clock menu more-arrow no yes mobile

Filed under:

NBA Free Agency: Greg Monroe is going to get close to max money and that's OK

The Detroit Pistons have reportedly made retaining Monroe it's highest offseason priority. Good.

Rick Osentoski-USA TODAY Sports

According to a story from The Detroit News, the Detroit Pistons have made retaining the services of restricted free agent Greg Monroe the team's its highest priority.


The story discusses potential suitors and gets a few interesting comments from head coach and president of basketball operations Stan Van Gundy.

But I'm more interested in something else -- why Greg Monroe, despite perceptions from NBA pundits, fans and others will get paid, and will deserve to be paid, maximum or near-maximum money in the offseason.


Because players that do what Monroe has done get paid the maximum, that's why. And because Monroe is likely to improve as a basketball player on both ends of the floor.

If this sounds familiar it is because both myself, other Detroit Bad Boys writers and many DBB fans have been saying this for months if not years.

Why does this need constant repeating? I'm not sure, but any time I venture out beyond the cozy bubble of the Pistons blog-o-sphere, I see indications that people don't realize how good a player Monroe is and how much he is worth either as a free agent or in a trade.

We see this here at Detroit Bad Boys when fans wander in proposing trades for the likes of Jeff Green, Harrison Barnes, Ryan Anderson and Gordon Hayward. Don't get me wrong, Anderson and Hayward have been really good players in the past and might be really good in the future. But Monroe is a commodity that doesn't come along very often.

What do I mean by that? Well, first consider the circumstances Monroe has found himself in (and probably one of the motivating factors in him possibly looking to move onto a new team). In his four seasons in the NBA, Monroe has led his team in minutes and field goal attempts just once apiece (both in 2012-13 which was also his best year). This despite the fact that in each one of his first three seasons he led his team in Offensive Win Shares, and last year settled for second thanks to the beast known as Andre Drummond.

One could easily argue, therefore, that Monroe has been the Pistons' most skilled, most effective offensive weapon. But because he has not routinely been the No. 1 option, his offensive output has been partially deflated. He has averaged 14 points and nine rebounds in his career - a very good number but probably not all that he is capable of providing.

But even with that partially deflated baseline, Monroe's 14 points and nine rebounds at age 23 is something few big men have accomplished. Going back to 2001, only 14 players 24 years old or younger have averaged 14 and nine.

Year Player Total Contact Average First Year % of Salary Cap
2003 Elton Brand $65 million $13.2 million $11.0 million 25.1
2003 Shawn Marion $86.3 million $14.3 million $10.9 million 24.9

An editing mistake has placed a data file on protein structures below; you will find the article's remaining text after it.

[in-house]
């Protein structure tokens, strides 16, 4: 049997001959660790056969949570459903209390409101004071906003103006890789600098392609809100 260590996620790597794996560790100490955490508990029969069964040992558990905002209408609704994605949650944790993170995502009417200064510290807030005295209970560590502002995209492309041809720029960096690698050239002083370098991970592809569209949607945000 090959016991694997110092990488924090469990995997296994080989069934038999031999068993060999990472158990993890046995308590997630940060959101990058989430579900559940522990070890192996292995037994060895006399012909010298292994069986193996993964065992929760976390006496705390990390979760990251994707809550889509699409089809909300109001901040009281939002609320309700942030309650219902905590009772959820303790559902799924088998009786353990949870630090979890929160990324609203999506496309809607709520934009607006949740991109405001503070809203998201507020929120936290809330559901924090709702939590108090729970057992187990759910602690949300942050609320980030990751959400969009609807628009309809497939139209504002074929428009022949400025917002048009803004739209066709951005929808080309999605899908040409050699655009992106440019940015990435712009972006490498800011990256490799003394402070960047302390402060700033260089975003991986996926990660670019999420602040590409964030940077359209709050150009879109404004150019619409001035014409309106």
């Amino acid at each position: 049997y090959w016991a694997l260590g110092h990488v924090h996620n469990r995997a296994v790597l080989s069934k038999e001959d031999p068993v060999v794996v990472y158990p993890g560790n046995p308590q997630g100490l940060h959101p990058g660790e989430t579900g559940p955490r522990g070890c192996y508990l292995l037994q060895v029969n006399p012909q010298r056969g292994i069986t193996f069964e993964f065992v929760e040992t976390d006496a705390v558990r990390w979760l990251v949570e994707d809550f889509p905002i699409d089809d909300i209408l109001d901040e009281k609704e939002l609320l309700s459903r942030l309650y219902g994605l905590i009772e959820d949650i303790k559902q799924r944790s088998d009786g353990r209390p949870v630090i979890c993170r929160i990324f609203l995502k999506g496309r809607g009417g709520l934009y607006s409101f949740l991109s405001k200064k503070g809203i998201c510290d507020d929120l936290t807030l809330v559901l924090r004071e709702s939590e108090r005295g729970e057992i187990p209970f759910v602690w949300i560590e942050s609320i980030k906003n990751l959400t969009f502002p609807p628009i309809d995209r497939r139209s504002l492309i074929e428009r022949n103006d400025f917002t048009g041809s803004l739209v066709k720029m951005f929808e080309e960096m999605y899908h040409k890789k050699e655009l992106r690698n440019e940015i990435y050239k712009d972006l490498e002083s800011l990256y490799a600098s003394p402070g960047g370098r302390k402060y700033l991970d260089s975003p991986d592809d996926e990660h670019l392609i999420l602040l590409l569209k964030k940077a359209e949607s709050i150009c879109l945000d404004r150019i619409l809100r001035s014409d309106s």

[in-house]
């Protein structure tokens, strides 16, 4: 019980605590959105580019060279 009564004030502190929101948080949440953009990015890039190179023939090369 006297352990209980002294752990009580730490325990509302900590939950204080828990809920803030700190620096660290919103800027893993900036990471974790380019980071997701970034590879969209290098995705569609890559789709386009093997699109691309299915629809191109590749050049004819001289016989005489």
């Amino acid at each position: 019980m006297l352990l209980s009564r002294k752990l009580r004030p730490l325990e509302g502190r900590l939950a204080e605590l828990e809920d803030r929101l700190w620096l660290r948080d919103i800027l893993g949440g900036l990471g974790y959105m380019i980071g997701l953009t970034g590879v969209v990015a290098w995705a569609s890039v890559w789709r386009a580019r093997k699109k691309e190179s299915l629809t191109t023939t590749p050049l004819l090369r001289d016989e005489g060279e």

2003 Jermaine O'Neal $126.6 million $18.1 million $13.2 million 30.1
2004 Carlos Boozer $68 million $11.3 million $11.0 million 25.1
2006 Amar'e Stoudemire $73 million $14.6 million $12.5 million 23.5
2007 Chris Bosh $59 million $14.8 million $12.5 million 22.5
2008 Dwight Howard $80 million $16 million $13.8 million 23.5
2008 Emeka Okafor $72 million $12 million $9.5 million 16.2
2012 Kevin Love $62 million $15.5 million $13.7 million 23.6
2012 Blake Griffin $94.3 million $18.9 million $16.4 million 28.3
2014 DeMarcus Cousins $62 million $15.5 million $13.7 million 23.4
2015 Greg Monroe ??? ??? ??? ???
2017 Anthony Davis ??? ??? ??? ???

The NBA salary cap is so complicated that it's hard to say definitely that almost all of these players signed "maximum" contracts, but they're all in that range of the 25 percent of the cap for a player with six or less years in the league.

Players that just missed the cut include Marc Gasol (age), Roy Hibbert, Al Horford (points) and Brook Lopez (rebounds). Still, it's an impressive list. And just as importantly, I think you'd be hard-pressed to find a team that would be disappointed for inking any of the above players to their big contracts except perhaps the latter years of the injury-plagued O'Neal's deal.

Are NBA fans, and especially Pistons fans, really going to quibble about how much Monroe is worth on the open market? Big men that do what Monroe has done get paid max or near-max money. And teams that sign these players don't live to regret it.

Even if you look at the above list and think Monroe is among the bottom tier of players (a fair assessment), a player on the bottom of a list of max players is still a player.

Pay the man his money, Pistons. And fans need to stop assuming that some asinine reason like the presence of Josh Smith or his lack of a perimeter jump shot means Detroit is better off without him. Because you can't easily replace guys like this. That's why they have been paid and will continue to get paid the big bucks.

Monroe is going to get an offer that will pay him between $12 million and $15 million for the 2014-15 NBA season. He will sign for four years. And he will likely be worth it.